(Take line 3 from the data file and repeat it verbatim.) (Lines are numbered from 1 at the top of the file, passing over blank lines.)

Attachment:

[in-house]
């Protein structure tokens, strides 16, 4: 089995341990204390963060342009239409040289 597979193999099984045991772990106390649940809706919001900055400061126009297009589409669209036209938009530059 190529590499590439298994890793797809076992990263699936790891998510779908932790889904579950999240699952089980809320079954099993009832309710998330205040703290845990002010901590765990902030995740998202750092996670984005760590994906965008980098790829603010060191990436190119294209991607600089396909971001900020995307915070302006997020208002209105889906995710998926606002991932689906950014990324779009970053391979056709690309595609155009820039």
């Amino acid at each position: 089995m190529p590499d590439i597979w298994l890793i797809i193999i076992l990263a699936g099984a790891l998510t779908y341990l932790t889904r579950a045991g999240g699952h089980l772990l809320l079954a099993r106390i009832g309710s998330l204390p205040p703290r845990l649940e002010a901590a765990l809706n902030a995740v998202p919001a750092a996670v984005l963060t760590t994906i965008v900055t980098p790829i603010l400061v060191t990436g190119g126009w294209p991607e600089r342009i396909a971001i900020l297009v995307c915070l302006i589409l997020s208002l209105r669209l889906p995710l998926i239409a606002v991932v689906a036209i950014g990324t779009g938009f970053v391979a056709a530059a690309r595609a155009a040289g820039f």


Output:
């Amino acid at each position: 089995m190529p590499d590439i597979w298994l890793i797809i193999i076992l990263a699936g099984a790891l998510t779908y341990l932790t889904r579950a045991g999240g699952h089980l772990l809320l079954a099993r106390i009832g309710s998330l204390p205040p703290r845990l649940e002010a901590a765990l809706n902030a995740v998202p919001a750092a996670v984005l963060t760590t994906i965008v900055t980098p790829i603010l400061v060191t990436g190119g126009w294209p991607e600089r342009i396909a971001i900020l297009v995307c915070l302006i589409l997020s208002l209105r669209l889906p995710l998926i239409a606002v991932v689906a036209i950014g990324t779009g938009f970053v391979a056709a530059a690309r595609a155009a040289g820039f």